Reflections of a retired journalist reborn as a social-democrat activist

                                            By Gérard Malo

Gérard Malo
Gérard Malo

I have been aware and concerned about democratic and social-justice values ever since I first voted, a very long time ago. It was in the 1966 Québec provincial election. I’ve been defining myself as a “social democrat” since my young-adult years, which saw me canvassing for a then new Québec political party where most progressive people could be found. Of course in 1976, when I became a broadcast journalist, I had to end my involvement in partisan politics. But throughout my 37 working  years, 33 at Radio-Canada, I would dream about getting back into active politics once I retired. Well, the dream finally came true on Aug. 2, 2012, the day after I officially retired from CBC/Radio-Canada. That is when I first joined the New Democratic Party.

Federally, the Windsor, Ont. area where I live has been blessed for the last 14 years with two capable and popular NDP Members of Parliament – Joe Comartin and Brian Masse. But it was a very different situation at the provincial level. Until last year, and since we last had Ontario NDP representation here in the early 90s, the party had not been able to elect anyone in Windsor. The candidates  were so weak, in my opinion, that progressives like me and many others were compelled to vote for two then-Liberal cabinet ministers.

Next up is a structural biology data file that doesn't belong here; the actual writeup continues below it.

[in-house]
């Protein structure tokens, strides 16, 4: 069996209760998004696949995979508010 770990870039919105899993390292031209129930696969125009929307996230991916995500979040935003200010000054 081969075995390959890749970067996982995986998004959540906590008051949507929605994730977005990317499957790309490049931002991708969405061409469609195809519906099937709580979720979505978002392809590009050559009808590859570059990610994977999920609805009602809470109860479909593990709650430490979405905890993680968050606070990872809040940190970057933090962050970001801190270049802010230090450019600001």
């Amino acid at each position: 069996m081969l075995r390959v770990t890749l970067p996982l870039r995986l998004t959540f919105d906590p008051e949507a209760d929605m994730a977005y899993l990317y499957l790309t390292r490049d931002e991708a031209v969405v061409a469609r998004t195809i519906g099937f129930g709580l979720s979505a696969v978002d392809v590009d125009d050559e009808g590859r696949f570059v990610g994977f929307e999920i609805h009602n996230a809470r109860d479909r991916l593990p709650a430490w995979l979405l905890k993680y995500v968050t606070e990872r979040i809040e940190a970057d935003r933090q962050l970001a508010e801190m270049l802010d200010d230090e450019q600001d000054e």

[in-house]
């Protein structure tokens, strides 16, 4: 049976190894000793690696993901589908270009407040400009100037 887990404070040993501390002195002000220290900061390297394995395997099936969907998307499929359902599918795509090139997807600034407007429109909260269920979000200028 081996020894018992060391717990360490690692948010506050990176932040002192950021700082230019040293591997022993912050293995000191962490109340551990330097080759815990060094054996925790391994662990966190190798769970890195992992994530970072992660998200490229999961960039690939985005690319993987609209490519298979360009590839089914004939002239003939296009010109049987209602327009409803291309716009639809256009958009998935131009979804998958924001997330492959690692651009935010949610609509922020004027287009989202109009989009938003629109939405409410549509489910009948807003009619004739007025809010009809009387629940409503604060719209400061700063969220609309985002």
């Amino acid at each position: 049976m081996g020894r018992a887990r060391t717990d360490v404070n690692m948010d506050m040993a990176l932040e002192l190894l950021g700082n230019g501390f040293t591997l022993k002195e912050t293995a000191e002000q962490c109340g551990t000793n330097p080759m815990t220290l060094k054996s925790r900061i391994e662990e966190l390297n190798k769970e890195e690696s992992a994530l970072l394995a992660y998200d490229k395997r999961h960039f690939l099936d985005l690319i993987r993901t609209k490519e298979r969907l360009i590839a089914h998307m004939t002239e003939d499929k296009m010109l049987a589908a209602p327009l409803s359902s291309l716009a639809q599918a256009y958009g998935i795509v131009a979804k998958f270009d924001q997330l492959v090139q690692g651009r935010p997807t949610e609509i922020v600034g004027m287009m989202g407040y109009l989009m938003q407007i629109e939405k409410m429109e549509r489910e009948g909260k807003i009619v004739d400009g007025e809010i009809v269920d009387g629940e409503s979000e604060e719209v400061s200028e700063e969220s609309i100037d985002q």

Well, I decided to do something about that, if I could help. I gave myself a “personal mission” to persuade Percy Hatfield to seek the Windsor-Tecumseh provincial NDP nomination last year. I had worked alongside Percy at CBC/Radio-Canada for at least 10 years.  A well-known local news personality, he was a respected Canadian Media Guild activist. In 2006 , after his retirement, Percy became an effective member of the Windsor city council and was re-elected in 2010. To my surprise no persuasion was necessary.  He decided to run in the Aug. 1, 2013 by-election, won the nomination and was elected as our MPP with 62 per cent of the vote.

But the “victory,” in which I played a humble part, left me with a troublesome aftertaste. After weeks of canvassing “to get our vote out,” door-to-door and on the phone, after putting up election signs all over the riding, I came to the conclusion that I absolutely hated my new experience in partisan politics. Although I had no appetite for going back to work, I missed the comfort of being an “observer”  reporting on newsworthy issues.

Percy Hatfield
Percy Hatfield

In recovering from an illness this past winter, I had a lot of time for reflection during the weeks of convalescence. I even questioned my involvement in politics, wondering  whether it would be best to put an end to it. But as I got better, my energy came back and I decided to give it another chance, since an Ontario general election could be upon us sooner rather than later. The liberal minority government will fall if the NDP votes down the next budget. Yes, I do hate to go around asking people to vote for my candidate, but I have realized that it’s something that must be done, if I want to move my community forward.